than the hydrogen chloride molecules. To see why this is, we need again a little
bit of thermodynamics as well as mechanics. The diffusion tube and its contents
are at room temperature. This means that the kinetic energies of the ammonia
molecules and the hydrogen chloride molecules are, on average, the same. The
kinetic energy K of a molecule is given by the expression
where m is the mass
of the molecule and v is its velocity. Since the two gases are at the same temperature,
the average kinetic energies of their molecules are equal

1
2

m_{HCl}v_{HCl}^{2}
= 
1
2

m_{NH3}v_{NH3}^{2}. 

(6.6) 
From this we conclude
that the ratio of velocities is
Suppose (wrongly!)
that the ammonia and hydrogen chloride molecules are fired like rifle bullets
from opposite ends of the tube. This corresponds to the "ballistic'' setting
in the Diffusion Chamber program. Then the distance traveled by each in
the time t for them to meet would be given by the expressions
x_{NH3}
= v_{NH3} 

(6.8) 
and
The ratio of these
positions is therefore
Now, the ammonia and
hydrogen chloride molecules are definitely not fired like rifle bullets
from opposite ends of the tube. Instead, these molecules follow a random walk,
colliding with air molecules as they diffuse along the tube. Evidence
for this conclusion comes from the time required for the powder disk of ammonium
chloride to form. The disk would form in a small fraction of a second if the molecules
traveled directly. Instead, the time required is many seconds.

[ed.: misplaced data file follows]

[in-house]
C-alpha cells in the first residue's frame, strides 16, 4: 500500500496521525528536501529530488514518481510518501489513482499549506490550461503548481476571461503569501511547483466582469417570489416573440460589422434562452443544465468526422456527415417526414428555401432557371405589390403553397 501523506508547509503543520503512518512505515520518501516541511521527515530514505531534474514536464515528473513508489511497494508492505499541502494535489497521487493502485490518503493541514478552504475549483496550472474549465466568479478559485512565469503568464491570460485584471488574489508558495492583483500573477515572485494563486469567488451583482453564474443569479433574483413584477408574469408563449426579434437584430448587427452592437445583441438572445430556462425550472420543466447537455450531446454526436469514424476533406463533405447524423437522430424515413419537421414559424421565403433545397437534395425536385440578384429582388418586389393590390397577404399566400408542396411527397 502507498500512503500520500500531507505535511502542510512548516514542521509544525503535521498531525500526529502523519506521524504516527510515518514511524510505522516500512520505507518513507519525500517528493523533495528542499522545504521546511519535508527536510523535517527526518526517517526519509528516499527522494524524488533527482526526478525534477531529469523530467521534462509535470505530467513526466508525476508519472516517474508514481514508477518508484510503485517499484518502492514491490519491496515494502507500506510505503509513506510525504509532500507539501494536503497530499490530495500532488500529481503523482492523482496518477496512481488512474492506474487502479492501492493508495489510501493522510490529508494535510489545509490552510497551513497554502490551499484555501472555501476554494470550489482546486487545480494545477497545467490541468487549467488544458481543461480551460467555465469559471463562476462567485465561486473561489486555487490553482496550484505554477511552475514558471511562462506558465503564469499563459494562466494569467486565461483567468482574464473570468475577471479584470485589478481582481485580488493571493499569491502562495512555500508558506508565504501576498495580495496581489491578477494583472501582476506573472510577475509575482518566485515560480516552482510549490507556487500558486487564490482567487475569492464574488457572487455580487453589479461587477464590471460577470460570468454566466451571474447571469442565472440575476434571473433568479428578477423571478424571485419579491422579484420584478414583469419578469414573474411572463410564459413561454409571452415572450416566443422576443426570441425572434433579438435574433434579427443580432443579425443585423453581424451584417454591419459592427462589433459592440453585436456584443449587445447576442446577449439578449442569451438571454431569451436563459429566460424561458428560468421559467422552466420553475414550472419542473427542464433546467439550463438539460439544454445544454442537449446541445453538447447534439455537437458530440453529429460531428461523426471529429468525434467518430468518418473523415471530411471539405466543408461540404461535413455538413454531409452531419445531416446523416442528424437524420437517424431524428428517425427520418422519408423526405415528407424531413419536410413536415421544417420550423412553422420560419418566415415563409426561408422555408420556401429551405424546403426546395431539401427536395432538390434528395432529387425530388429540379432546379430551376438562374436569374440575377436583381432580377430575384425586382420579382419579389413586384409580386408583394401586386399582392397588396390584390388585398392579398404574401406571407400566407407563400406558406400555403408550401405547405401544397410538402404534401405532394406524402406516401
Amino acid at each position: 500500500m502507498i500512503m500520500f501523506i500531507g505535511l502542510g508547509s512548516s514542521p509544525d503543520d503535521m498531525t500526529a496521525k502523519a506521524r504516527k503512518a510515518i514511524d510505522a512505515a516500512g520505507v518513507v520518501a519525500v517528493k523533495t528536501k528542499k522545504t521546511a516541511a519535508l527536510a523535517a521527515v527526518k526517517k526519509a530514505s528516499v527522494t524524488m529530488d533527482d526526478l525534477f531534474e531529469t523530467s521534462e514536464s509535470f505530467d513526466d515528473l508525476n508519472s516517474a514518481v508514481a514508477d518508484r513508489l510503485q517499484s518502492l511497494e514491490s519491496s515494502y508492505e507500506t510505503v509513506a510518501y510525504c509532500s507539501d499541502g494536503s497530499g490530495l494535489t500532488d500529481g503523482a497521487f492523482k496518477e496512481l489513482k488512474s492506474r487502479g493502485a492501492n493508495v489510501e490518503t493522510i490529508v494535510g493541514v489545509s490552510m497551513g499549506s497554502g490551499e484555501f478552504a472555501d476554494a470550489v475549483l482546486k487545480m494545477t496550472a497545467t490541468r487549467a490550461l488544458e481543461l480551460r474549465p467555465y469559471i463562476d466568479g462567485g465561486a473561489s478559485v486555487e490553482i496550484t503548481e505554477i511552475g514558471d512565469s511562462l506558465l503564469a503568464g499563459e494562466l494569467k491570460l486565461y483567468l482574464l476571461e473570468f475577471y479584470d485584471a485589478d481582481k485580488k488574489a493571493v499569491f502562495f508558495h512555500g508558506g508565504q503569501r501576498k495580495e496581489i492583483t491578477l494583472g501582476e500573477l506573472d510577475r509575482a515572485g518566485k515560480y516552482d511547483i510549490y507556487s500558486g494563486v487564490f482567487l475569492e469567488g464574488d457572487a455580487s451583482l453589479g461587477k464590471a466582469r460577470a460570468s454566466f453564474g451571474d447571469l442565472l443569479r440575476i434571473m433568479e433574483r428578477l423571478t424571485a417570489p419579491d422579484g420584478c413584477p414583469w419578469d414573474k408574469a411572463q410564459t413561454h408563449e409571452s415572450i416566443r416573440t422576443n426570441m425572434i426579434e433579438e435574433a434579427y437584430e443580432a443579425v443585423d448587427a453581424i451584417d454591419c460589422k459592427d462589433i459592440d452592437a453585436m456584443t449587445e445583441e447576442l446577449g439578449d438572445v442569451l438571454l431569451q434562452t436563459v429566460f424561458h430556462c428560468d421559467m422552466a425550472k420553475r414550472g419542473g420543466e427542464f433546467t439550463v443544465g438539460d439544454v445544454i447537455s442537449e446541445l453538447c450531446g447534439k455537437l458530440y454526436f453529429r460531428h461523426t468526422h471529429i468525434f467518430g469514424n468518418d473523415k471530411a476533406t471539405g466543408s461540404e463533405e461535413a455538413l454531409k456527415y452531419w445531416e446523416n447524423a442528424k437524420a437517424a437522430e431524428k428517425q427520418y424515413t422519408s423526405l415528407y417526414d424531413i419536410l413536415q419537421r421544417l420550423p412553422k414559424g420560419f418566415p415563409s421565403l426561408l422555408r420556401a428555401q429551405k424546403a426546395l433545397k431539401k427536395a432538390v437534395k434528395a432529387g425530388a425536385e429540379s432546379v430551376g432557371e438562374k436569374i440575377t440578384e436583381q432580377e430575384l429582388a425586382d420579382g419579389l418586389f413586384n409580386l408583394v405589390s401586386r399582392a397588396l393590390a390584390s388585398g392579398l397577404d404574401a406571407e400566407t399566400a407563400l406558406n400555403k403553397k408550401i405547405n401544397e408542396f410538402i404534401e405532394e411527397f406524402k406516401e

In many textbooks,
Eq. (10) is used to describe diffusion, even though molecules do not move
ballisticallyin straight linesduring the diffusion process. These "derivations''
are wrong. However, it sometimes happens in science that a wrong derivation
can lead to a correct result. In the present case, Eq. (10) turns out to
be correct. This equation is derived form the random walk in HandsOn
25. We will use this result in what follows.
The atomic mass
of HCl is 1+35.5 = 36.5 and that of NH_{3} is 14+3 = 17, approximately
half as much. Substituting these values into Eq. (10), we have
According to this
theory, then, the ratio of the distances between the powder disk and the ends
of the diffusion unit are approximately 1.5 to one. More careful theoryand
experimentgive a smaller value than 1.46. There are several reasons for this.
One is that HCl (molecular weight 36.5) has more mass than air molecules O2
(molecular weight 32) and N2 (molecular weight 28). Therefore HCl is not deflected
randomly in each collision; it tends to shoulder aside the lighter air molecules
and keep going in the same direction as before the collision. Typically more
than one collision is required to randomize its direction of motion. In effect,
the step length L is made greater (because it goes farther before changing direction
significantly). By equation x^{2}avg/L^{2} = Nsteps, the number of steps is decreased,
so the HCl diffuses faster than expected, relative to the lighter molecule NH3.

Q6.14: Which end will the disk be nearer?


Previous: SimuLab
15  The Diffusion Chamber Simulation